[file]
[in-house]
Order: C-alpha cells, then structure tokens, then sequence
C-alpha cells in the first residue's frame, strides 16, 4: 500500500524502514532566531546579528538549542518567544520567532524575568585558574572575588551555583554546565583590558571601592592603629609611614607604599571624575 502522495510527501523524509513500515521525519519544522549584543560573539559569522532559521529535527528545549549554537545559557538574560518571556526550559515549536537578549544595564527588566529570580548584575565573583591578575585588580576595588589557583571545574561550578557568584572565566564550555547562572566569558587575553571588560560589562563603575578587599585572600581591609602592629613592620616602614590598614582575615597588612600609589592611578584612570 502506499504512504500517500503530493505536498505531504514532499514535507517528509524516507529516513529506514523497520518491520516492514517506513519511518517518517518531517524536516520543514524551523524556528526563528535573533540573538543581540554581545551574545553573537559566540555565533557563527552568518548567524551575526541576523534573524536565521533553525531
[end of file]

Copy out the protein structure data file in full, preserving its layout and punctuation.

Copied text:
[in-house]
Order: C-alpha cells, then structure tokens, then sequence
C-alpha cells in the first residue's frame, strides 16, 4: 500500500524502514532566531546579528538549542518567544520567532524575568585558574572575588551555583554546565583590558571601592592603629609611614607604599571624575 502522495510527501523524509513500515521525519519544522549584543560573539559569522532559521529535527528545549549554537545559557538574560518571556526550559515549536537578549544595564527588566529570580548584575565573583591578575585588580576595588589557583571545574561550578557568584572565566564550555547562572566569558587575553571588560560589562563603575578587599585572600581591609602592629613592620616602614590598614582575615597588612600609589592611578584612570 502506499504512504500517500503530493505536498505531504514532499514535507517528509524516507529516513529506514523497520518491520516492514517506513519511518517518517518531517524536516520543514524551523524556528526563528535573533540573538543581540554581545551574545553573537559566540555565533557563527552568518548567524551575526541576523534573524536565521533553525531